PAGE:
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The expat package: A thing of the past?

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More than two thirds (69%) of Singaporean financial service professionals believe their expatriate colleagues receive 'expat packages', which typically include big perks such as housing and vehicle allowances. But are they right?

Despite this wide belief, overseas employees based in Singapore are not only not receiving expat packages - 83% have never been employed on one.

A survey conducted by eFinancialCareers, which polled over 1,000 employed bankers and financial professionals based in Singapore, found a "vast majority of expats are now hired directly onto local packages, while others have given up their prior existing perks to remain a part of Singapore’s thriving finance industry".

George McFerran, global sales and marketing director at eFinancialCareers, said this shift may be a result of financial firms based locally becoming more cost conscious, along with Singapore's growing recognition as an attractive place to live and work.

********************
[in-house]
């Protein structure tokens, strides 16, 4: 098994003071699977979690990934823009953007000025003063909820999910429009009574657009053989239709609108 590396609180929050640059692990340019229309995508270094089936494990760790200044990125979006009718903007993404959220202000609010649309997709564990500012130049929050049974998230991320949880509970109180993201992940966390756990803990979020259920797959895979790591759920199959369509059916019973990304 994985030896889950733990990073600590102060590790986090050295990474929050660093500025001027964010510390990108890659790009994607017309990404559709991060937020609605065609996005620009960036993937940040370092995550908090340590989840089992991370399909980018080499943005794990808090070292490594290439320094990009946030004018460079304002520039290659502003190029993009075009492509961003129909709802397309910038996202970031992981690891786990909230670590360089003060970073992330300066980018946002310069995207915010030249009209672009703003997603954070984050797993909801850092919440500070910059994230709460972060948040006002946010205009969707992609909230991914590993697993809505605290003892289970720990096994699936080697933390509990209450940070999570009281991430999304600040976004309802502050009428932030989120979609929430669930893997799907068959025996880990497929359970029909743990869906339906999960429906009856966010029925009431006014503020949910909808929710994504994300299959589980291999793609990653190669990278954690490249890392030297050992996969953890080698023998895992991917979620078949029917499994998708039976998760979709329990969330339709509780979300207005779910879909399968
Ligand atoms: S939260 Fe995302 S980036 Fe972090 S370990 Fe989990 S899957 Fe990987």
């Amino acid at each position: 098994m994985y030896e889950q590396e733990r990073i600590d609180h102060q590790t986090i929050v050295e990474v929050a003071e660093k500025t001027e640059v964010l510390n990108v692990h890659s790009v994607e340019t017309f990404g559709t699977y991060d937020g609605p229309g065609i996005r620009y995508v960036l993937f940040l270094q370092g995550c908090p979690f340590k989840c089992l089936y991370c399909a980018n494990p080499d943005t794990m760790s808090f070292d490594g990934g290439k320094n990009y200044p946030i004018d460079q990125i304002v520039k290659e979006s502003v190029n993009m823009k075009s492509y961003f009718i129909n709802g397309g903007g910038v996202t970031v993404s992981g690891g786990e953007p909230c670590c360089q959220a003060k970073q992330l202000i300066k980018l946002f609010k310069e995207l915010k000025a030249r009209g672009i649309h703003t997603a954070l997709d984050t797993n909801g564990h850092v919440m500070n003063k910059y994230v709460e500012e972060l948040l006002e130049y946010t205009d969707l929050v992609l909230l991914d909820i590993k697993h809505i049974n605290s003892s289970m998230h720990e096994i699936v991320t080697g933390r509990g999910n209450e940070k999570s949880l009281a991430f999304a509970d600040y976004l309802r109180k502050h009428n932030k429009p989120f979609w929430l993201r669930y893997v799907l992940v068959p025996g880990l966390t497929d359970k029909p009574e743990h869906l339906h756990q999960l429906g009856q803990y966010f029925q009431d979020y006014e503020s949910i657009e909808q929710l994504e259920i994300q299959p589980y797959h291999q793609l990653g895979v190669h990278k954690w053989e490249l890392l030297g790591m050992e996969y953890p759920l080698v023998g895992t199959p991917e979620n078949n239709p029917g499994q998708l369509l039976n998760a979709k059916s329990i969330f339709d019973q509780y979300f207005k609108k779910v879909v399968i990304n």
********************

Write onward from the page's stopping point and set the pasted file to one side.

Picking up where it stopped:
"It is a leading financial centre where professionals can develop their careers in a safe and enjoyable environment, meaning expat packages aren’t needed to attract talent," he said.

"The recent focus to proactively develop the Singaporean talent pool could mean we see the already small number of expat packages further diminish."

ALSO READ: Expat salaries in Singapore 6th highest in Asia

The report also found the lack of expat packages on offer actually has a positive impact on company culture, with 62% of respondents admitting it could cause friction in the office and 55% stating foreign talent can receive preferential treatment because of it.

"There is a clear disconnect between perception and reality when it comes to the number of overseas professionals that are on expat packages," said McFerran. "Employers that are transparent with their workforce and clearly communicate that expat packages are not the norm will stand to achieve greater office harmony."

"This is a crucial part of building a positive corporate culture and is an increasingly valuable retention tool."

Image: Shutterstock

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